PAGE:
Laser projected Christmas lights


#1

Originally published at: http://boingboing.net/2016/12/05/laser-projected-christmas-ligh.html


#2

Can you show us what the tree looks like?

Also, what’s the safety concern with these things? The image in the article shows the laser dots going right in the window. Is this safe for toddlers and pets? Has it been broken up so much that it doesn’t matter?


#3


#4

#6

I would think this would get stolen in a hot minute. What bored suburban punk could resist? Not the one I was, in any event.


#7

Idiots with laser pointers get arrested for aiming them at aircraft, but apparently it’s okay for folks to have randomly scattered lasers pointing up if it means having a cool-looking X-mas display.


#8

Lasers are cool, but I’m kinda surprised to see that more people don’t take advantage of the cheap video projectors that are available these days. You can get an LED lamp projector (20k hour lamp life) with a built in media player for under $100 and have animated snowflakes and other winter scenes projected on your house. I guess the biggest hitches are securing them against theft (due to perceived value as much as anything else) and protecting them against weather.


#9

The neighbor has one, and somehow a few stray lights end up also shining in through the windows, which has caused all sorts of confusion as suddenly household electronics seemed to have lit green lights when they were turned off, etc.


#10

The person who mentioned pointing lasers at aircraft has a point:


#11

Hey, the red specks spell out stuff. I’m seeing “GoPro.” “GoldenPalace.com,” “Ovaltine,” …


#12

honestly, i was wondering about the safety of them, too. but then my second thought was that our ancestors risked life and limb EVERY YEAR to put lights up high on homes and in trees, and this is how we carry on the time-honored tradition? with laziness enabled by technology? no wonder our grandparents feel we’re headed in a downward spiral!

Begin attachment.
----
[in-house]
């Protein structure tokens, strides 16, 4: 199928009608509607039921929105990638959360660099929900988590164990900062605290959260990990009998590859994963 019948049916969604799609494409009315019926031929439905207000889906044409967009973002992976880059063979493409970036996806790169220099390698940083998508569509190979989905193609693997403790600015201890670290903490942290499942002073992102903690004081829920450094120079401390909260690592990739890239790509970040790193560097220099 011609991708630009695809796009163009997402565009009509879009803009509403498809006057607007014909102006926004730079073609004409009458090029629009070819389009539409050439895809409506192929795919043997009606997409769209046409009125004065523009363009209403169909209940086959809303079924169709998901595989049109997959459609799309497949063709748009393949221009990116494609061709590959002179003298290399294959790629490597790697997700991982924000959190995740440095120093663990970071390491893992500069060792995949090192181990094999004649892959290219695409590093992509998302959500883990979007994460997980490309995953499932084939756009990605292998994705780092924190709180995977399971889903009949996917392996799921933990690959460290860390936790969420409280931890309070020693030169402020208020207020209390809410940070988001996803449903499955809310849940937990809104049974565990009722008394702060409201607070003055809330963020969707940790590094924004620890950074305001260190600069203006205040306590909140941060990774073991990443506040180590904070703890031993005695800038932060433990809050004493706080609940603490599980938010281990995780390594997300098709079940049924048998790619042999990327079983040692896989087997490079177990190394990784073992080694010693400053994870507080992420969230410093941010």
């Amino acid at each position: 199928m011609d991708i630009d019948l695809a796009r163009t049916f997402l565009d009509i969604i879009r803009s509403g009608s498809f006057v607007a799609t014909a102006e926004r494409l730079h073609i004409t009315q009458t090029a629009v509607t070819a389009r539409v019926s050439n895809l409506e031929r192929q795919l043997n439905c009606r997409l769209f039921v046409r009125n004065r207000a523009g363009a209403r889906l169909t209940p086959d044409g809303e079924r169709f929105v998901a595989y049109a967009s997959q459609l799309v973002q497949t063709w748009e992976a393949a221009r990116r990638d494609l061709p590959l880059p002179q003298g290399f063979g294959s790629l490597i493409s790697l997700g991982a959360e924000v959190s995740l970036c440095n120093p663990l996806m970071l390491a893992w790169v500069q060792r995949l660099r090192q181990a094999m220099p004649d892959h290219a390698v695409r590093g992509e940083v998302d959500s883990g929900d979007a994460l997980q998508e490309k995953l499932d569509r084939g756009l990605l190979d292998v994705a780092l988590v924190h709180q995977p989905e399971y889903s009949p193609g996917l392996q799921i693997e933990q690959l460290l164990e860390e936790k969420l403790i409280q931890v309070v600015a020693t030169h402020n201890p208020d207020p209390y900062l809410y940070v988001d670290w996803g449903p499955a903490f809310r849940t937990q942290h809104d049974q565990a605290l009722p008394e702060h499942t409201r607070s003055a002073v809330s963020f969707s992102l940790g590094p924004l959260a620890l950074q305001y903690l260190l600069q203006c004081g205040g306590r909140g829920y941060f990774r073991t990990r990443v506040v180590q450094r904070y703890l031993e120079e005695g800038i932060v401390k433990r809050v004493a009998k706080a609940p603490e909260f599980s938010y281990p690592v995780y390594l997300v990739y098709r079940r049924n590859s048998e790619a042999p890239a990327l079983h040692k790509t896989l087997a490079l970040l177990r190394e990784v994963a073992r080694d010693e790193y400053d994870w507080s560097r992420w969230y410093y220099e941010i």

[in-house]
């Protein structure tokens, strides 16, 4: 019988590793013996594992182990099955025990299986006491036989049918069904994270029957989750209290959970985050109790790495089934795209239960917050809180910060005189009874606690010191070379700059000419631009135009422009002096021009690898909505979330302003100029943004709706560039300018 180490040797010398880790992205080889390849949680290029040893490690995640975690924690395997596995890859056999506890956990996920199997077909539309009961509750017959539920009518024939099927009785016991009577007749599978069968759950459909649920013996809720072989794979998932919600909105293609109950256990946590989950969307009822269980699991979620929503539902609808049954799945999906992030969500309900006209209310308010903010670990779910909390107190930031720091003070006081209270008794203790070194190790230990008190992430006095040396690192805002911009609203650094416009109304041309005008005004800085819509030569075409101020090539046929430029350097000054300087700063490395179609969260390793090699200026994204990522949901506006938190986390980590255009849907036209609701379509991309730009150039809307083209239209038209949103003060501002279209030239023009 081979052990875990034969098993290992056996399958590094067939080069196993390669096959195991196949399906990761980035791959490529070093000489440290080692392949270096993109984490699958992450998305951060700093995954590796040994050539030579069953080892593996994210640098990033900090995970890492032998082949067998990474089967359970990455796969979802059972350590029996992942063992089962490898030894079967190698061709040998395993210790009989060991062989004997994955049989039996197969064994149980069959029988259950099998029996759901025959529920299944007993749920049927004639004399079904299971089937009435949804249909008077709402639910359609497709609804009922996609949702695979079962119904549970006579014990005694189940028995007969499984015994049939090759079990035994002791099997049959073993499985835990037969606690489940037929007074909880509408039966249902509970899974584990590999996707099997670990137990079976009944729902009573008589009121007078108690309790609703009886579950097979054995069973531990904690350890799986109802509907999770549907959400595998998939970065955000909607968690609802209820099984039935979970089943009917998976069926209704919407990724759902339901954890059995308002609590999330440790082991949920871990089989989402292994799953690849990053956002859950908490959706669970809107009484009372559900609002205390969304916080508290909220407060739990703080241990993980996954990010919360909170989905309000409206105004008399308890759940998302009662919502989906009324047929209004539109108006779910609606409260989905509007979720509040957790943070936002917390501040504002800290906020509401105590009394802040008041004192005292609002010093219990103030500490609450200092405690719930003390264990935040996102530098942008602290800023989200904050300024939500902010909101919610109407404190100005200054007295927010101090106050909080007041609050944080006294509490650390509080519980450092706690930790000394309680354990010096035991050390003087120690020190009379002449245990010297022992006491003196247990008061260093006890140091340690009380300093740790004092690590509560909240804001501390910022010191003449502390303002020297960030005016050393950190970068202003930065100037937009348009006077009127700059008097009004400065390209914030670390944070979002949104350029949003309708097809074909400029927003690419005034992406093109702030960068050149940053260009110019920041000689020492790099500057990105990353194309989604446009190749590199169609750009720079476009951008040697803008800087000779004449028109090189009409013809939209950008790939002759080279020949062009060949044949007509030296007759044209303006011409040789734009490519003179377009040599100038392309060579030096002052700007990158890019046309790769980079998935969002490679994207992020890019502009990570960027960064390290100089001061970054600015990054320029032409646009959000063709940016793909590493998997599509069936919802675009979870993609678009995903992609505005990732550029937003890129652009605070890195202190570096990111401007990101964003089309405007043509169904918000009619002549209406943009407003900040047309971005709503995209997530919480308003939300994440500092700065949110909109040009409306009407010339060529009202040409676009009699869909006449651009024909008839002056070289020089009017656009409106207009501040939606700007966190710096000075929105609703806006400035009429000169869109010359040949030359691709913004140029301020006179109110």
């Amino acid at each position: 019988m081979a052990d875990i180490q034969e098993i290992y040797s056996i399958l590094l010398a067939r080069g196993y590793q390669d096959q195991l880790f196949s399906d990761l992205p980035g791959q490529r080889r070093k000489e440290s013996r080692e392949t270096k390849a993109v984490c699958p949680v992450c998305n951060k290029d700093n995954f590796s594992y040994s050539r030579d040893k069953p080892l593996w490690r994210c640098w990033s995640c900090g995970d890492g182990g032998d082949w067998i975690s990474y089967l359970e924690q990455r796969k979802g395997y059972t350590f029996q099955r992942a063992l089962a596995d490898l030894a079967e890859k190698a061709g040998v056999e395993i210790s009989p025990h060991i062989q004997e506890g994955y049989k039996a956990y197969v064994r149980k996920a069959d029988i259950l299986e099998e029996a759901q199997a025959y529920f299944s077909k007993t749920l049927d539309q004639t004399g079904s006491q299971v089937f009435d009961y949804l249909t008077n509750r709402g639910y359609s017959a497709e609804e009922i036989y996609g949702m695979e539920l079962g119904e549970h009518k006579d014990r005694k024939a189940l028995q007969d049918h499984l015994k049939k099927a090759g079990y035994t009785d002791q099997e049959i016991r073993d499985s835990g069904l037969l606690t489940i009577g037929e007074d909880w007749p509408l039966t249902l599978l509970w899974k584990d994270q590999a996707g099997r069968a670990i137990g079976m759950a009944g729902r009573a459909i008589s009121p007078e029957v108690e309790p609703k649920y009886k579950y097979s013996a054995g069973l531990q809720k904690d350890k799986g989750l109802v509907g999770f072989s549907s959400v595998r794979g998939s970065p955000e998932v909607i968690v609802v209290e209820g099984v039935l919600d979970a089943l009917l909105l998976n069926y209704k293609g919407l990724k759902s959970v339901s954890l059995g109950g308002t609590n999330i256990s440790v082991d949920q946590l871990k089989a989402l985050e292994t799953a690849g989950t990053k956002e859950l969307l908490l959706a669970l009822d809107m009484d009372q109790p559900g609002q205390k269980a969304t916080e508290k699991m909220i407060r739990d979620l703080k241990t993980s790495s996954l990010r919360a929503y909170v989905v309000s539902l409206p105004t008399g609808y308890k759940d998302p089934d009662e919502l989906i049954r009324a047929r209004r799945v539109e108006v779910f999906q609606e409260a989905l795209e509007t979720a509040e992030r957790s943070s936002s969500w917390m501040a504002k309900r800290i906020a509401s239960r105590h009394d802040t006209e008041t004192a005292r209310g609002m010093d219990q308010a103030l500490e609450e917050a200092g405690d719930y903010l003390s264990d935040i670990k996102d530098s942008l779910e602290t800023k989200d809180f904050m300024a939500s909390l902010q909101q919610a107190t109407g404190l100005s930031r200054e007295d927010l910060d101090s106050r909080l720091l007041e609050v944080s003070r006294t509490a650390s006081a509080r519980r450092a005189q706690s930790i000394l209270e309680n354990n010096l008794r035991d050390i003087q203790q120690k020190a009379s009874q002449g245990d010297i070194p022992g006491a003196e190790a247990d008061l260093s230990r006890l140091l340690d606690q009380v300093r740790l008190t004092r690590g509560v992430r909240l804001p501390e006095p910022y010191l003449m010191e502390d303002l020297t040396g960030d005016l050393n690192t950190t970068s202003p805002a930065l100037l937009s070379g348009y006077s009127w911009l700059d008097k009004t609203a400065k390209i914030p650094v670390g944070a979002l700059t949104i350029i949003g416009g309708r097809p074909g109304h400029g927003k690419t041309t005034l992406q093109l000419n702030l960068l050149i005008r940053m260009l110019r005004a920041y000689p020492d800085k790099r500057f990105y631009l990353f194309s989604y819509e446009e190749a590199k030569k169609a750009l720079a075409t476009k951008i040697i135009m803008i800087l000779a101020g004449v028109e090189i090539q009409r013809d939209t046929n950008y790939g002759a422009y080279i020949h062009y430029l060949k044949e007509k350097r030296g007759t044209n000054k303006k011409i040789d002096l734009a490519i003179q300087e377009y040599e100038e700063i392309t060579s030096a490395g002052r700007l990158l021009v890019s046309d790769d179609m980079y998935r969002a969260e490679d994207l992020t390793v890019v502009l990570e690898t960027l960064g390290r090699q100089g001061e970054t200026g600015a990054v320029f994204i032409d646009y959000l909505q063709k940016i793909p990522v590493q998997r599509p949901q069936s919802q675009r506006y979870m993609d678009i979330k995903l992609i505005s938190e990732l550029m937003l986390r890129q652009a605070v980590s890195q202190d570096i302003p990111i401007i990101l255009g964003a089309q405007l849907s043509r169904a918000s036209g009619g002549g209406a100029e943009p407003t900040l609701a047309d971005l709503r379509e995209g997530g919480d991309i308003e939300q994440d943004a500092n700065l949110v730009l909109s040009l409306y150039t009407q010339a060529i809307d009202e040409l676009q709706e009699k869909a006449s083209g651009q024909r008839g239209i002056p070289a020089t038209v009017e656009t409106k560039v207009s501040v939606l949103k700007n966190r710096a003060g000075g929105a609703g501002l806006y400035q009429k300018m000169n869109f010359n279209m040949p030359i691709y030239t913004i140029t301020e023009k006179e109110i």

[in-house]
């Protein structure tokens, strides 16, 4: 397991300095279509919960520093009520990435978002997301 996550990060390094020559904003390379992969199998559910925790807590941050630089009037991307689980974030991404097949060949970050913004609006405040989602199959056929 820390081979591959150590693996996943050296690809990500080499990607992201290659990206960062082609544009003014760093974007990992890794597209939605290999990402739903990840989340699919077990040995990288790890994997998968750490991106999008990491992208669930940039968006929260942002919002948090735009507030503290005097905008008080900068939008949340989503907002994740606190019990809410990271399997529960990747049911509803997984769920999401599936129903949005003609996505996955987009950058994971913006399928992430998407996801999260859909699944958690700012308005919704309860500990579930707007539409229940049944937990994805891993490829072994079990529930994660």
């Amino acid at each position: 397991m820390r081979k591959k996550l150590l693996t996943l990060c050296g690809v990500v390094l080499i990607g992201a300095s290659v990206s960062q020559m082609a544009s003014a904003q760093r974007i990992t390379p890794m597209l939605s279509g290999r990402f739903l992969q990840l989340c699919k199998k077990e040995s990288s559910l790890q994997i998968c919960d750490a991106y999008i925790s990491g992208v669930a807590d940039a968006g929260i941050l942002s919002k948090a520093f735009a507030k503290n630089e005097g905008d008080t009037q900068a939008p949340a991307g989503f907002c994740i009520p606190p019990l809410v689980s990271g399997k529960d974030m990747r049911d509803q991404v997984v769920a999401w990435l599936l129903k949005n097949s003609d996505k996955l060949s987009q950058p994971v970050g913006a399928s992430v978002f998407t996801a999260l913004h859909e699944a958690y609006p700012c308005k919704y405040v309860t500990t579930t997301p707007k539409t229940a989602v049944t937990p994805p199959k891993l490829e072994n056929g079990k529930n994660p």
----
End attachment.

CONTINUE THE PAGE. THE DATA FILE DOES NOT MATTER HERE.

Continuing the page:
#13

I wonder how the light pollution from these compares to that of traditional bulbs.


#14

For next-level awesomeness, you can also custom-map the video footage to your home!


#15

I’ve seen a version of these laser projectors at my parent’s neighborhood either last year or the year before. They look good enough that i would consider it, especially for the ease of installation vs traditional lights.

My one issue is that when lighting up the front of a house you then run into the problem of having a laser pointed at… well… the front, and if someone walks out of the house at night they may need to walk into the path of the lights and i don’t know if they’re harmful to the eyes or not.


#16

AH! I saw two of those this week and wondered what they were.


#17

The leg lamp from A Christmas Story is a nice touch.


#18

“I assure you, captain, this is the most logical way to illuminate a pon farr tree.”


#19

Several years ago I was fed up with the squirrels who ate the wires of my LED bulbs on a lovely hemlock in my backyard, so I got a few sets of cheap laser pointers, (red, green, blue @ 5 mW each for $15) with the diffraction gratings to produce the array of lovely dots. I was going to mount them from a balcony so they would generally aim downwards for plane safety…

Physics lesson: the green worked fine, but the red and blue hardly showed up at all because evergreens are GREEN, so they don’t reflect red or blue very well…:evergreen_tree:

I still got my money’s worth by adding a dichroic beam-splitter and some first surface mirrors and assembled a “white” RGB laser pointer.


#20

Not a fan. My wife calls it “Christmas pox.”


#21

I stole my neighbor’s idea. The wrapped lights around the trunk and then made a wide halo of lights on the lower branches and hung snowflake lights from the halo area.

It gives the tree a other-worldly Christmas charm.